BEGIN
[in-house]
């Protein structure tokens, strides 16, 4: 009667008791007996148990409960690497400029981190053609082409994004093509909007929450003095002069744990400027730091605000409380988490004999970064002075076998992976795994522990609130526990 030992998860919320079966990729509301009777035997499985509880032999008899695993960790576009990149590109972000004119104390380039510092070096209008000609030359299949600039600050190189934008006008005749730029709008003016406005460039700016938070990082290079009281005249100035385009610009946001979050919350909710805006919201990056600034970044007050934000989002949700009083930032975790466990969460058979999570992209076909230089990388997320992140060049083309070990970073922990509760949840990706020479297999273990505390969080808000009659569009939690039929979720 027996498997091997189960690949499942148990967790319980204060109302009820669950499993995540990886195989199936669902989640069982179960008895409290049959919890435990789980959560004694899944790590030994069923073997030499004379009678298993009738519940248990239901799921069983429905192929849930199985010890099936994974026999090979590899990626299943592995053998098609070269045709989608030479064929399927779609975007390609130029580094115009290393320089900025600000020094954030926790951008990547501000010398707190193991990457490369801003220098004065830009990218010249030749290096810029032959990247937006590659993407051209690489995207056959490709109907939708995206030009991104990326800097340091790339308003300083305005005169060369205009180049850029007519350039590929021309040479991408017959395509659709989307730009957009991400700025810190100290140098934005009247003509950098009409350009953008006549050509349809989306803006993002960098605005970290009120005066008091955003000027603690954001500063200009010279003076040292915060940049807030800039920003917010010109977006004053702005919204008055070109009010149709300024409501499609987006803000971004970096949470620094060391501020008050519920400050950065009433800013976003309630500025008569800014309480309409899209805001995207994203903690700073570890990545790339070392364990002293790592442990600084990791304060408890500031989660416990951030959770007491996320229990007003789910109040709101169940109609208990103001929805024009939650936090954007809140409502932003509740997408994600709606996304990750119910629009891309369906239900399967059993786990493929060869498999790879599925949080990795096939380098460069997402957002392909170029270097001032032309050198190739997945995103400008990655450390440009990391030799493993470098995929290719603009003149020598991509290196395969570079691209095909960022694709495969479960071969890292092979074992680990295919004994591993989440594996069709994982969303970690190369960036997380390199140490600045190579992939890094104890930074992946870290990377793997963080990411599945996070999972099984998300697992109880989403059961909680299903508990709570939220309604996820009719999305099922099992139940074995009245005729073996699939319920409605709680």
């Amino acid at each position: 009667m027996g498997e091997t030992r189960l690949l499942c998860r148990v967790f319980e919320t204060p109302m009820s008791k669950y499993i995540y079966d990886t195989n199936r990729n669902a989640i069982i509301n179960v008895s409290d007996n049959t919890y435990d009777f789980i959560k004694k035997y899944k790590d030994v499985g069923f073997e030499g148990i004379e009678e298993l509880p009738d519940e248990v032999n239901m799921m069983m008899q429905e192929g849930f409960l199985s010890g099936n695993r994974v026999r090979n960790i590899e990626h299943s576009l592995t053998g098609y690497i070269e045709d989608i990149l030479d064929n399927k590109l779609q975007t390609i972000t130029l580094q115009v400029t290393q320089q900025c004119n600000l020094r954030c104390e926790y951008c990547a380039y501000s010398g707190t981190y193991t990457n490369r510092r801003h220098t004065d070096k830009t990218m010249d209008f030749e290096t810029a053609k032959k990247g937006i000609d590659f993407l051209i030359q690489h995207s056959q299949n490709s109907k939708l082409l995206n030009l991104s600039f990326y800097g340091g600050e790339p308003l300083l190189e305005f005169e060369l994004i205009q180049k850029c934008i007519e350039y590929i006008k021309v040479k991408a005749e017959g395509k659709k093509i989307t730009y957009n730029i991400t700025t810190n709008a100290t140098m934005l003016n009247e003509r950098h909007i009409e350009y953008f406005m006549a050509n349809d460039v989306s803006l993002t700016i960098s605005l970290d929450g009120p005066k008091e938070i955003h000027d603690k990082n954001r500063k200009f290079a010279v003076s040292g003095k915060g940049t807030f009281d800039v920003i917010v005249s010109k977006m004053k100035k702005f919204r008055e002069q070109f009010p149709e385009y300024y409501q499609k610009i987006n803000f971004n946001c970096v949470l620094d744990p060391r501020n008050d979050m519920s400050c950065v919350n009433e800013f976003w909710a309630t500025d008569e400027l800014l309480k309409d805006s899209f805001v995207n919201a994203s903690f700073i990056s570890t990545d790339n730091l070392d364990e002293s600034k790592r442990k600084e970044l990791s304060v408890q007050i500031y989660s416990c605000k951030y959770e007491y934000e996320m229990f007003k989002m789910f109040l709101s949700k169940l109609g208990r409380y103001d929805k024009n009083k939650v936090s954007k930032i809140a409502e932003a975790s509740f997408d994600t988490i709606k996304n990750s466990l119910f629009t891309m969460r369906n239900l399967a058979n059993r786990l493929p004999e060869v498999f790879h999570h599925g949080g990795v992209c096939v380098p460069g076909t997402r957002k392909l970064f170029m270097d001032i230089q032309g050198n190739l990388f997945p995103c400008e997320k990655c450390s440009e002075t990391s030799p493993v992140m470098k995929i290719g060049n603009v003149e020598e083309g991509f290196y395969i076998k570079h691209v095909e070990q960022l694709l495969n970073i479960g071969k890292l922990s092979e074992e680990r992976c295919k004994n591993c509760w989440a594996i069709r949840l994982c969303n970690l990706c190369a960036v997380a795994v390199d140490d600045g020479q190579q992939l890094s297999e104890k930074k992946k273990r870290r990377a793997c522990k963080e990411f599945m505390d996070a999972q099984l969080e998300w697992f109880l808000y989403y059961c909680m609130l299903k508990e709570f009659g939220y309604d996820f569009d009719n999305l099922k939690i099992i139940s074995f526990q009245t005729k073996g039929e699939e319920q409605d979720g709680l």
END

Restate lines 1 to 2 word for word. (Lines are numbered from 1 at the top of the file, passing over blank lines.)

[in-house]
């Protein structure tokens, strides 16, 4: 009667008791007996148990409960690497400029981190053609082409994004093509909007929450003095002069744990400027730091605000409380988490004999970064002075076998992976795994522990609130526990 030992998860919320079966990729509301009777035997499985509880032999008899695993960790576009990149590109972000004119104390380039510092070096209008000609030359299949600039600050190189934008006008005749730029709008003016406005460039700016938070990082290079009281005249100035385009610009946001979050919350909710805006919201990056600034970044007050934000989002949700009083930032975790466990969460058979999570992209076909230089990388997320992140060049083309070990970073922990509760949840990706020479297999273990505390969080808000009659569009939690039929979720 027996498997091997189960690949499942148990967790319980204060109302009820669950499993995540990886195989199936669902989640069982179960008895409290049959919890435990789980959560004694899944790590030994069923073997030499004379009678298993009738519940248990239901799921069983429905192929849930199985010890099936994974026999090979590899990626299943592995053998098609070269045709989608030479064929399927779609975007390609130029580094115009290393320089900025600000020094954030926790951008990547501000010398707190193991990457490369801003220098004065830009990218010249030749290096810029032959990247937006590659993407051209690489995207056959490709109907939708995206030009991104990326800097340091790339308003300083305005005169060369205009180049850029007519350039590929021309040479991408017959395509659709989307730009957009991400700025810190100290140098934005009247003509950098009409350009953008006549050509349809989306803006993002960098605005970290009120005066008091955003000027603690954001500063200009010279003076040292915060940049807030800039920003917010010109977006004053702005919204008055070109009010149709300024409501499609987006803000971004970096949470620094060391501020008050519920400050950065009433800013976003309630500025008569800014309480309409899209805001995207994203903690700073570890990545790339070392364990002293790592442990600084990791304060408890500031989660416990951030959770007491996320229990007003789910109040709101169940109609208990103001929805024009939650936090954007809140409502932003509740997408994600709606996304990750119910629009891309369906239900399967059993786990493929060869498999790879599925949080990795096939380098460069997402957002392909170029270097001032032309050198190739997945995103400008990655450390440009990391030799493993470098995929290719603009003149020598991509290196395969570079691209095909960022694709495969479960071969890292092979074992680990295919004994591993989440594996069709994982969303970690190369960036997380390199140490600045190579992939890094104890930074992946870290990377793997963080990411599945996070999972099984998300697992109880989403059961909680299903508990709570939220309604996820009719999305099922099992139940074995009245005729073996699939319920409605709680």